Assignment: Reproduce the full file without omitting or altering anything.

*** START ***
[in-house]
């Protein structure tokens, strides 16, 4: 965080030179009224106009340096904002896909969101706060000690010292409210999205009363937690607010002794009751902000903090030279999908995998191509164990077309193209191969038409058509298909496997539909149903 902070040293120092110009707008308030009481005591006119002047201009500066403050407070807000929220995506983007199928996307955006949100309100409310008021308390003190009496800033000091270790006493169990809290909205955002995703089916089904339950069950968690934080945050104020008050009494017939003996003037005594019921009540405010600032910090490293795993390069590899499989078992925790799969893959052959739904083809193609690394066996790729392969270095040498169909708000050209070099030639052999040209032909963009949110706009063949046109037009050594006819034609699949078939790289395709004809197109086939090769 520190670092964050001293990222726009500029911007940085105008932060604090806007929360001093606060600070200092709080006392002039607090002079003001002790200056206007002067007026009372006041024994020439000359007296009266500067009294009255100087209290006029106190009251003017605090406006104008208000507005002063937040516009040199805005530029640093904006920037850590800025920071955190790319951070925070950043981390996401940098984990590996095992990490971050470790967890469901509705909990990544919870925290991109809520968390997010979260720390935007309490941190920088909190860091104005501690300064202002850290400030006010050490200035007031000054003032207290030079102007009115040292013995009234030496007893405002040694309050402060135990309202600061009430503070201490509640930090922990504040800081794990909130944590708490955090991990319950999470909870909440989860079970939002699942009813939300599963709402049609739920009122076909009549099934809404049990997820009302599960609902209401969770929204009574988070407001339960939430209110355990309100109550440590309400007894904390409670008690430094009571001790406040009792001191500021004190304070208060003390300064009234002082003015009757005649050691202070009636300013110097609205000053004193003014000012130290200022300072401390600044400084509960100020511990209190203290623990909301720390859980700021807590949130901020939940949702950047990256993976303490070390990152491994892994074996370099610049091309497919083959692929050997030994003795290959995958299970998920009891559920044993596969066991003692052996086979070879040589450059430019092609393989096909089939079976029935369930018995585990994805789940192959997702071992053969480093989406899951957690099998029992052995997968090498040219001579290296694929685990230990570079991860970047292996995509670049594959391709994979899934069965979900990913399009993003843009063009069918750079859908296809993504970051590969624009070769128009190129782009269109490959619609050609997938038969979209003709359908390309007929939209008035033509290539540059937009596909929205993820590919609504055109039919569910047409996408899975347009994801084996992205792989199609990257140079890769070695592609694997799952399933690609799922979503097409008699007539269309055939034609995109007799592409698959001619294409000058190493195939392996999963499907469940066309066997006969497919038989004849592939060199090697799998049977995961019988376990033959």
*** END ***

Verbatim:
[in-house]
């Protein structure tokens, strides 16, 4: 965080030179009224106009340096904002896909969101706060000690010292409210999205009363937690607010002794009751902000903090030279999908995998191509164990077309193209191969038409058509298909496997539909149903 902070040293120092110009707008308030009481005591006119002047201009500066403050407070807000929220995506983007199928996307955006949100309100409310008021308390003190009496800033000091270790006493169990809290909205955002995703089916089904339950069950968690934080945050104020008050009494017939003996003037005594019921009540405010600032910090490293795993390069590899499989078992925790799969893959052959739904083809193609690394066996790729392969270095040498169909708000050209070099030639052999040209032909963009949110706009063949046109037009050594006819034609699949078939790289395709004809197109086939090769 520190670092964050001293990222726009500029911007940085105008932060604090806007929360001093606060600070200092709080006392002039607090002079003001002790200056206007002067007026009372006041024994020439000359007296009266500067009294009255100087209290006029106190009251003017605090406006104008208000507005002063937040516009040199805005530029640093904006920037850590800025920071955190790319951070925070950043981390996401940098984990590996095992990490971050470790967890469901509705909990990544919870925290991109809520968390997010979260720390935007309490941190920088909190860091104005501690300064202002850290400030006010050490200035007031000054003032207290030079102007009115040292013995009234030496007893405002040694309050402060135990309202600061009430503070201490509640930090922990504040800081794990909130944590708490955090991990319950999470909870909440989860079970939002699942009813939300599963709402049609739920009122076909009549099934809404049990997820009302599960609902209401969770929204009574988070407001339960939430209110355990309100109550440590309400007894904390409670008690430094009571001790406040009792001191500021004190304070208060003390300064009234002082003015009757005649050691202070009636300013110097609205000053004193003014000012130290200022300072401390600044400084509960100020511990209190203290623990909301720390859980700021807590949130901020939940949702950047990256993976303490070390990152491994892994074996370099610049091309497919083959692929050997030994003795290959995958299970998920009891559920044993596969066991003692052996086979070879040589450059430019092609393989096909089939079976029935369930018995585990994805789940192959997702071992053969480093989406899951957690099998029992052995997968090498040219001579290296694929685990230990570079991860970047292996995509670049594959391709994979899934069965979900990913399009993003843009063009069918750079859908296809993504970051590969624009070769128009190129782009269109490959619609050609997938038969979209003709359908390309007929939209008035033509290539540059937009596909929205993820590919609504055109039919569910047409996408899975347009994801084996992205792989199609990257140079890769070695592609694997799952399933690609799922979503097409008699007539269309055939034609995109007799592409698959001619294409000058190493195939392996999963499907469940066309066997006969497919038989004849592939060199090697799998049977995961019988376990033959």